Sunday, July 3, 2011
• Three West Philly food trucks--GiGi and Big R, Sugar Philly, and Magic Carpet--have been named finalists for the Vendy Awards; check out the event's website for details on all the finalists - Under the Button
• Manakeesh Cafe Bakery is offering a Groupon--get it before it's too late!
• Sabrina's Cafe, a popular bruncherie with two locations downtown, will be opening a new location in West Philly at 34th Street and Powelton Avenue this fall - UTB
• The Inquirer reports on the red velvet revival trend that has hit the Philly area in the past few years
Saturday, July 2, 2011
Last weekend dozens of restaurants and vendors set up shop at Penn's Landing to participate in the Taste of Philadelphia. I went down there with a friend to check it out late on Saturday, though we did not intend to get dinner there due to a previous reservation made at Han Dynasty. For a half hour, we walked around the food festival and looked at every vendor, even stopping to try one sandwich at a place that had a small line that I have wanted to go to in Center City (Marabella Meatball Co.).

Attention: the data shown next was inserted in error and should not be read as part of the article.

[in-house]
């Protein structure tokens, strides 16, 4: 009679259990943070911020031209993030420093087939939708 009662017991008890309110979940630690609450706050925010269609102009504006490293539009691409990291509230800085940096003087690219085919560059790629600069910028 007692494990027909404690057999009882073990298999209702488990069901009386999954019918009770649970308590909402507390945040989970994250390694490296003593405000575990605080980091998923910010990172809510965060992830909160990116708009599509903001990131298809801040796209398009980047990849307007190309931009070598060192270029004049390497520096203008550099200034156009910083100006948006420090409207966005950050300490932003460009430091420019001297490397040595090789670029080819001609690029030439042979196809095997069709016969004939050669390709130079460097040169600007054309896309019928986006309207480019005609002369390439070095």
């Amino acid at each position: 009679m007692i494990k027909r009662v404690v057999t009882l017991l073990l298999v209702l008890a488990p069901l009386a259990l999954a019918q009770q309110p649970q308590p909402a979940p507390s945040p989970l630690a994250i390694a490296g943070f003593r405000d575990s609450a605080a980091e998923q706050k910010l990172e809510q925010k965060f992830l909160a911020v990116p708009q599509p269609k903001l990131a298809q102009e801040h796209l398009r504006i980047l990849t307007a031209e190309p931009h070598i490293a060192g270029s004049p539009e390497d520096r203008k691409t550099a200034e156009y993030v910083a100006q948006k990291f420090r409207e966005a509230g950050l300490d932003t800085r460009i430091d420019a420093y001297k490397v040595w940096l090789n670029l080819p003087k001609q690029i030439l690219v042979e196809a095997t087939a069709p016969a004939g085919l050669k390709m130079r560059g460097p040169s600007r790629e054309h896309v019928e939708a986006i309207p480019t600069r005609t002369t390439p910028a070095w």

Some of the places had predictably long lines, surely helped by the seductive smells coming from the hot food. Cuba Libre and their chicken empanadas, Darling Diner and their waffles, Jamaican Jerk Hut and their jerk chicken, Steaks on South and their cheesesteaks and Gigi Restaurant and their cheesesteak empanadas were all quite popular judging by their queues at about 7:45 in the evening.
While we walked around and took in the smells, music was playing (not too loudly, thankfully) in the background, allowing us to hear sizzles of the grills if we got close enough to some of the stands.